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Harvard researchers share views on future, ethics of gene editing

Harvard researchers share views on future, ethics of gene editing

January 9, 2019

Medicine is at a turning point, on the cusp of major change as disruptive technologies such as gene, RNA, and cell therapies enable scientists to approach diseases in new ways. The swiftness of this change is being driven by innovations such as CRISPR gene editing, which makes it possible to correct errors in DNA with relative ease.

Progress in this field has been so rapid that the dialogue around potential ethical, societal, and safety issues is scrambling to catch up.

This disconnect was brought into stark relief at the...

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Carpenter Center show reflects racial disparities that helped fuel James Baldwin’s writing

Carpenter Center show reflects racial disparities that helped fuel James Baldwin’s writing

November 26, 2018

James Baldwin’s 1964 essay “Nothing Personal” critiqued a country divided by suspicion, greed, hatred, fear, violence, oppression, and racism. But it also acknowledged the light in humanity. More than 50 years later, it remains relevant and fresh.

Now through Dec. 30 at Harvard’s Carpenter Center for Visual Arts, a series of photos shines a light on the America the author and social critic was responding to with his words, as well as on the present climate. “Time is Now:...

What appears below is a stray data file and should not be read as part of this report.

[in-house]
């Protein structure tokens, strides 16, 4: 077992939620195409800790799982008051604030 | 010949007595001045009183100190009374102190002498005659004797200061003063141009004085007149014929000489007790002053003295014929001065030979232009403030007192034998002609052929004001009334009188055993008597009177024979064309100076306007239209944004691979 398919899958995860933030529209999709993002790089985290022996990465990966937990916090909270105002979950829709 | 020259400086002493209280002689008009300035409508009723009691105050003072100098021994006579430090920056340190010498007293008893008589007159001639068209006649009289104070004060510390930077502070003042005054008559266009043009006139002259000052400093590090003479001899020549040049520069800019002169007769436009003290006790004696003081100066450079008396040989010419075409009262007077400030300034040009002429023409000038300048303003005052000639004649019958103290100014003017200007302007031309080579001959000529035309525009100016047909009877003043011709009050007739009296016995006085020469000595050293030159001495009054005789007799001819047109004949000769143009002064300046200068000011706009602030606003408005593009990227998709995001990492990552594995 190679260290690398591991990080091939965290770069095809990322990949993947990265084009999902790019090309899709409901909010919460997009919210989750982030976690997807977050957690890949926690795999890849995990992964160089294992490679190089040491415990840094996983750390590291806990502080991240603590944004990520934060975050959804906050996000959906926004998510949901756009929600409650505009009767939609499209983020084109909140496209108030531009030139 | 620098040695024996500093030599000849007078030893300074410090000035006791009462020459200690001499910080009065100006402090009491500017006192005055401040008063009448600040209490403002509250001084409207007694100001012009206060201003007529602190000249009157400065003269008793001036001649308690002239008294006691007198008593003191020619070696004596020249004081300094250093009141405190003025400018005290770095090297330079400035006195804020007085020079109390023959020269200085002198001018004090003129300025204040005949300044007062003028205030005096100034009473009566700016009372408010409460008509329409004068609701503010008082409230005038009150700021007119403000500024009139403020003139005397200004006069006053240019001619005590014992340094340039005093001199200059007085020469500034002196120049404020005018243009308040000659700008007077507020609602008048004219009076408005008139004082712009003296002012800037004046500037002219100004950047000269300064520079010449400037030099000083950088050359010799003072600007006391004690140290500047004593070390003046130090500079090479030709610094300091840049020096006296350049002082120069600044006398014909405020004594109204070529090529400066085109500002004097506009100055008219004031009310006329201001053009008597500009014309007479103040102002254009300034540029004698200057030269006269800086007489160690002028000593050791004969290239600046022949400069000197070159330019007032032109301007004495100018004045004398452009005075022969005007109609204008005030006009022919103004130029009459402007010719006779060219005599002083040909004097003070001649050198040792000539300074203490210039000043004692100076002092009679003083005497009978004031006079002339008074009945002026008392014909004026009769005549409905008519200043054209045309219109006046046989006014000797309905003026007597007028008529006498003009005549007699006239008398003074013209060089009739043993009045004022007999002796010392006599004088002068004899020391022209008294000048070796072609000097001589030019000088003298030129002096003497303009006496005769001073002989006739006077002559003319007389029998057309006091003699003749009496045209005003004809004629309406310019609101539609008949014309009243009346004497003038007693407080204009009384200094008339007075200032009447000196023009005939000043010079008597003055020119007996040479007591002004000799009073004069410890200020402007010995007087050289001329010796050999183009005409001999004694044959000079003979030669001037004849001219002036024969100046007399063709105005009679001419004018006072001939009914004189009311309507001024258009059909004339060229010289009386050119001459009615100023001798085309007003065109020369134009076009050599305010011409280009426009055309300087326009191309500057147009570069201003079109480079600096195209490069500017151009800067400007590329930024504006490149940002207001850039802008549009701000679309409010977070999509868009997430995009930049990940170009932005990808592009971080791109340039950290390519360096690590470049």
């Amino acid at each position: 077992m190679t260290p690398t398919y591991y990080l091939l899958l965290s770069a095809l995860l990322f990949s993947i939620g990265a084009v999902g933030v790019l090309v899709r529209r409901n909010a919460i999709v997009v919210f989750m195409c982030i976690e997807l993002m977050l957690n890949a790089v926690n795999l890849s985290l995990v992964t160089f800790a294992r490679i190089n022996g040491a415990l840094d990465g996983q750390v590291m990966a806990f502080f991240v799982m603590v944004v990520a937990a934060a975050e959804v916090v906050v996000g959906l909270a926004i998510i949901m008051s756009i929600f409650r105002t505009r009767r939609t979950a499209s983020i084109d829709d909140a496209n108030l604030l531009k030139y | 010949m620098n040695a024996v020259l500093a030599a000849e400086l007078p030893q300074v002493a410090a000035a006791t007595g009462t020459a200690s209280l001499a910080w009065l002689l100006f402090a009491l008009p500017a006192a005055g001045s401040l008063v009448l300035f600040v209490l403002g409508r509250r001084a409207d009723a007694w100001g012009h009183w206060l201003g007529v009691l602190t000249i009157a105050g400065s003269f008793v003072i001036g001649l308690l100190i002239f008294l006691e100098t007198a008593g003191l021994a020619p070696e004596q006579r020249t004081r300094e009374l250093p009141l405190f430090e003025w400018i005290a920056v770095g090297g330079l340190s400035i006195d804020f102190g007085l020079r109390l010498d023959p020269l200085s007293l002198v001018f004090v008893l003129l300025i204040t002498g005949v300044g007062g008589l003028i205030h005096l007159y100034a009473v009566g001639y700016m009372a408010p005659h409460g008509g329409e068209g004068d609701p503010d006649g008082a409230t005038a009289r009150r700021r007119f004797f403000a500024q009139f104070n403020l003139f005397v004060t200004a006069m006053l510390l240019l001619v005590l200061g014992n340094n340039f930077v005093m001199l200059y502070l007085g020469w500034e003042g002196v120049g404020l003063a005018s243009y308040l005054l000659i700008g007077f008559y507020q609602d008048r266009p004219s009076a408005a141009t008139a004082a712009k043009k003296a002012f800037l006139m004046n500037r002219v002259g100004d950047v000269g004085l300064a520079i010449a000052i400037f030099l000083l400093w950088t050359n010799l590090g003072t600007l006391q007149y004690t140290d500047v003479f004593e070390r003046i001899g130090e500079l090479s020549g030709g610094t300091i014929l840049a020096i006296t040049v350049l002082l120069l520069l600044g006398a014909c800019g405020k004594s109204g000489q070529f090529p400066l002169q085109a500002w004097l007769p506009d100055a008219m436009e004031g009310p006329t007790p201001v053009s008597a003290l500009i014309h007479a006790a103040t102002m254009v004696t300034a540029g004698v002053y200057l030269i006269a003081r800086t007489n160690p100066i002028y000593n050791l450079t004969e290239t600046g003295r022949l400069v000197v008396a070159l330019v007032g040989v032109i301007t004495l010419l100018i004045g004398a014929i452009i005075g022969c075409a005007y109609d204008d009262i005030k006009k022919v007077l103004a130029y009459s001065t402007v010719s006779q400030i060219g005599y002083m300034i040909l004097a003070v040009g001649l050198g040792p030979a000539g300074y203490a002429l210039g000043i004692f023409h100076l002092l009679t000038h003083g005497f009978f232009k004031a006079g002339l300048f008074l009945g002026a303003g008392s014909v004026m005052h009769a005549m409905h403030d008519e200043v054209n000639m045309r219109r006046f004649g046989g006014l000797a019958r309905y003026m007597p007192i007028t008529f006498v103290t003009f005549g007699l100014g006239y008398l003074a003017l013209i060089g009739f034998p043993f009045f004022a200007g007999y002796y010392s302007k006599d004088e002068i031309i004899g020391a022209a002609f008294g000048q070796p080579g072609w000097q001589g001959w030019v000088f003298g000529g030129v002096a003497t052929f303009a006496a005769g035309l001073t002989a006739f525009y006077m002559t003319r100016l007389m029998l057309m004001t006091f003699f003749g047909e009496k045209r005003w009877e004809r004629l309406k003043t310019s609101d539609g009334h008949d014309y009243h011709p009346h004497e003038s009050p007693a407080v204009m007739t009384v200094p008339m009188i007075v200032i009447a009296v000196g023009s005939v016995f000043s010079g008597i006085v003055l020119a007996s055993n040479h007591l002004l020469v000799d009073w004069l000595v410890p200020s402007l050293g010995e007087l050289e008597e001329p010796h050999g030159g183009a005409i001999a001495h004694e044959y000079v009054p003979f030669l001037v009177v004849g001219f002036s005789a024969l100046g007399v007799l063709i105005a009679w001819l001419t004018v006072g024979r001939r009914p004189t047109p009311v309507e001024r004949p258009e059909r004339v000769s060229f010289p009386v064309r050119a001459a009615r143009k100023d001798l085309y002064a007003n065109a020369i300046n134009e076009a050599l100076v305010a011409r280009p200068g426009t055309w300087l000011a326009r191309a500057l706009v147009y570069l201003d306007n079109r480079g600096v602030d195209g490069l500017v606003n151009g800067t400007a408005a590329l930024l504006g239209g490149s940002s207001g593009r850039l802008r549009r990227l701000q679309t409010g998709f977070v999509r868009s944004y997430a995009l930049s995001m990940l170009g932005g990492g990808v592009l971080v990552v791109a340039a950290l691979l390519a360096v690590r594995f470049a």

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Harvard conference discusses the machinery to drive ed reform

Harvard conference discusses the machinery to drive ed reform

November 21, 2018

Paul Reville knows that education reform must reach beyond the classroom to achieve its goals. For the Education Redesign Lab’s inaugural Leadership Institute symposium, to be held at the Harvard Graduate School of Education (GSE) Monday through Friday, the former Massachusetts Secretary of Education is bringing together mayors, school superintendents, and community leaders from 21 communities to discuss how to leverage government, nonprofits, and the private sector to battle key issues, such as income disparity, that can hold back students.

In...

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‘Silence Is a Statement’ brings topic of race into the workplace

‘Silence Is a Statement’ brings topic of race into the workplace

November 20, 2018

“Not talking about race actually increases the sense of bias somebody already has … studies show that ignoring race can exacerbate rather than alleviate issues of race in the workplace,” said Allison Manswell, author of “Listen In: Crucial Conversations on Race in the Workplace.”

Manswell, a certified professional in learning and performance (CPLP), delivered her remarks at the Faculty of Arts and Sciences Diversity Dialogue titled “Silence Is a Statement: Understanding...

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Harvard conference focuses on the ongoing tragedy of lead in life

November 20, 2018

The water crisis in Flint, Mich., has been a recent focal point, but the issue of lead pollution is both global and pervasive. As Thursday evening’s “Lead Summit at Harvard: Revolutionary Discoveries in Lead Pollution and Health Impacts” made clear, man-made sources of atmospheric lead not only reach back through the centuries, but they have increasingly deadly effects on some of our most vulnerable groups.

To tackle a problem that goes beyond medicine into social and economic realms, the summit at Boylston Hall took an interdisciplinary approach. Organized by the...